One way I, and other radiologists, gain and share information with those outside radiology via social media, is to take part in “tweet chats” organized by the Health Care Leaders group under the hashtag #HCLDR. This is a vibrant online community of people who share a passion for improving health care. The chats are held every Tuesday at 8:30 pm ET. Participants include patients, doctors, nurses, CEOs, IT folks, caregivers, policy makers and students from around the world. Chat topics include health care leadership, health safety, health care ethics and health care motivation.

The latest #HCLDR chat that I took part in drew more than 100 participants; generated 1,200 tweets; and created more than 5 million impressions in one hour (number of people who potentially read these tweets). Here is a transcript of that chat.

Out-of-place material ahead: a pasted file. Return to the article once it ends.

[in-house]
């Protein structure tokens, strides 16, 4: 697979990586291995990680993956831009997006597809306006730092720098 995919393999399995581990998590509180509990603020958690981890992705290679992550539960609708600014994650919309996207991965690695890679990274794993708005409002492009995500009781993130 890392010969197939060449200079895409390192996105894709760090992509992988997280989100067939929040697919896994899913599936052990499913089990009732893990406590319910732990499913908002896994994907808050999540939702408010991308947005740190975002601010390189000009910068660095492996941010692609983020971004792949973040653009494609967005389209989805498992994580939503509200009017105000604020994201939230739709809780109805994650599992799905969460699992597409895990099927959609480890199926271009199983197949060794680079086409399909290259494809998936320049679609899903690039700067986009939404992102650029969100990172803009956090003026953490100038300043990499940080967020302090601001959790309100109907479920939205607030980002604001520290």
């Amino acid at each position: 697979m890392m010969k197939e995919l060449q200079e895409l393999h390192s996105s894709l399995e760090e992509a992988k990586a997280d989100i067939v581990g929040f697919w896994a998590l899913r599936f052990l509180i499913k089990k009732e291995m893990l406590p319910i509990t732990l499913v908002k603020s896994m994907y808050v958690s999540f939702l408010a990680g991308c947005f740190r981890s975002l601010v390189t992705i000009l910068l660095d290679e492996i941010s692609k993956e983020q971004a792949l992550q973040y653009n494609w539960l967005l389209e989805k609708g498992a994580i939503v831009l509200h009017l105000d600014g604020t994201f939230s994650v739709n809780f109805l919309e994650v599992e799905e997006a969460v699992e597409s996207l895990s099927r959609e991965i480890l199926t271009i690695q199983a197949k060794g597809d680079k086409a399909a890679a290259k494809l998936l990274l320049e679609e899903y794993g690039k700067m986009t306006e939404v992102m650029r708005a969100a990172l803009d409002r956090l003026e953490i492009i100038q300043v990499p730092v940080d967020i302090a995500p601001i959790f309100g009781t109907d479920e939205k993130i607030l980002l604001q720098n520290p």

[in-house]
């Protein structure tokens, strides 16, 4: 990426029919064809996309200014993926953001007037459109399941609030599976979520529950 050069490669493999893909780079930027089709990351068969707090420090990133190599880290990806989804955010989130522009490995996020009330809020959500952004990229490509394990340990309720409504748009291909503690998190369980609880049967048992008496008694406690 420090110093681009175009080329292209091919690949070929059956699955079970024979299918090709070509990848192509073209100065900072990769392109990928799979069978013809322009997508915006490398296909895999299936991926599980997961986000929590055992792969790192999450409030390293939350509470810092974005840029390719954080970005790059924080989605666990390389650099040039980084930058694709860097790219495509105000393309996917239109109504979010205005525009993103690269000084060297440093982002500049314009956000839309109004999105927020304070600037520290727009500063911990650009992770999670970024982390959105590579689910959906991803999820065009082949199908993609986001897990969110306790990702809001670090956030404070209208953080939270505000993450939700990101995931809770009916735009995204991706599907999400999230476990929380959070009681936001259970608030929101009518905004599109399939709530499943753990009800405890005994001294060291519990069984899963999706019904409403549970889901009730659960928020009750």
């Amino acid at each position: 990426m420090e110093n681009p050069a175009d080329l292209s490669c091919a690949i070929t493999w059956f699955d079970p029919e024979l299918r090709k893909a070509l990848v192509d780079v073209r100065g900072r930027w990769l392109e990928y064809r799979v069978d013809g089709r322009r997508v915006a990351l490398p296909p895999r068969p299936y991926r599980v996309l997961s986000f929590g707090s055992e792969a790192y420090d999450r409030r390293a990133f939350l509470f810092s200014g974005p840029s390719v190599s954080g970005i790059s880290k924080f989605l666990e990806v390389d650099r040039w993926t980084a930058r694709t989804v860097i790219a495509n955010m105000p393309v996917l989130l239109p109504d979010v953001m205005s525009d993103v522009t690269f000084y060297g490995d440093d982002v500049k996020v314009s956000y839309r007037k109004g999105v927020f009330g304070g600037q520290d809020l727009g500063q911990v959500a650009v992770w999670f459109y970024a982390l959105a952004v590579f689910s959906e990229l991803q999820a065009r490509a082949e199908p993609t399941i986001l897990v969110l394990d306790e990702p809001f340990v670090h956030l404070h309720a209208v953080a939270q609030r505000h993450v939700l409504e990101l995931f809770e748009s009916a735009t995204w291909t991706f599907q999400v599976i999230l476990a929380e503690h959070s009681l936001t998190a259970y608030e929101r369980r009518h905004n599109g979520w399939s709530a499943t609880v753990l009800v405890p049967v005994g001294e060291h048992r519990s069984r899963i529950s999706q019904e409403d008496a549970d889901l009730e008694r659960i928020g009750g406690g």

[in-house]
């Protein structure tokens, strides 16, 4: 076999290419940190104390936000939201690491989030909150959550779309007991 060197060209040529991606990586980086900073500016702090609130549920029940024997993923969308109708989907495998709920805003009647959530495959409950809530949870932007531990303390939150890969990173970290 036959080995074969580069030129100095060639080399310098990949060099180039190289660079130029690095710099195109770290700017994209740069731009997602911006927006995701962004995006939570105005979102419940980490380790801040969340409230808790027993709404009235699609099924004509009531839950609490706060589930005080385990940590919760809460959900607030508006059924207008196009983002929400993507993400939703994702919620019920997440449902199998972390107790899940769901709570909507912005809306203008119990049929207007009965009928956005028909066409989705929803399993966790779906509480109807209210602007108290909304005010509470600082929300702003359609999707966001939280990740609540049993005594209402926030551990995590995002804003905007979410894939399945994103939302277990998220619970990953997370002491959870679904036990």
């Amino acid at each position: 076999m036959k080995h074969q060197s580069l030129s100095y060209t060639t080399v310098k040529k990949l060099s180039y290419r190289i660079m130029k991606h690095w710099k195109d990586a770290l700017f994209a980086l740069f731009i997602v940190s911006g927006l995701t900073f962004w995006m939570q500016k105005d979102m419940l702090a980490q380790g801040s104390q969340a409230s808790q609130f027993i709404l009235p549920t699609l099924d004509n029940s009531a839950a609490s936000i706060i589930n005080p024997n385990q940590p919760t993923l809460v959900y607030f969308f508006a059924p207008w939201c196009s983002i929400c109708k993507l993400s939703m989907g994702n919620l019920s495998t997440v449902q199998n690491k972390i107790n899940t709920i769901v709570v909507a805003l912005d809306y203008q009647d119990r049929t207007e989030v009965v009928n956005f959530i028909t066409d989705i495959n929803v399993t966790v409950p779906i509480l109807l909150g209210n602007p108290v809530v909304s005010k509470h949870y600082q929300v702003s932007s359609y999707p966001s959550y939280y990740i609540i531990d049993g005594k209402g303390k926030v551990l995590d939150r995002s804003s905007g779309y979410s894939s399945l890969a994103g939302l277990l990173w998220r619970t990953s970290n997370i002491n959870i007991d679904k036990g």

Social media use is just one of a number of ways that you can increase your communication with those you serve, their caregivers, and with others in the health care arena to gain insight on how you might improve the care you provide and your patient’s satisfaction with that care.

I invite you to read a Q&A I did with the ACR Bulletin that more fully explains the need for patient- and family-centered radiology. I also invite you to check out the Patient- and Family-Centered Care Resources section on ACR.org for more information on steps you might take to provide more patient- and family-centered care and ease your transition to new value-based health care payment and delivery models.

And, if you feel like sharing, I would ask that provide in the comments section below any steps that your practice has taken to provide more patient- and family–centered care. This kind of idea exchange helps all of us.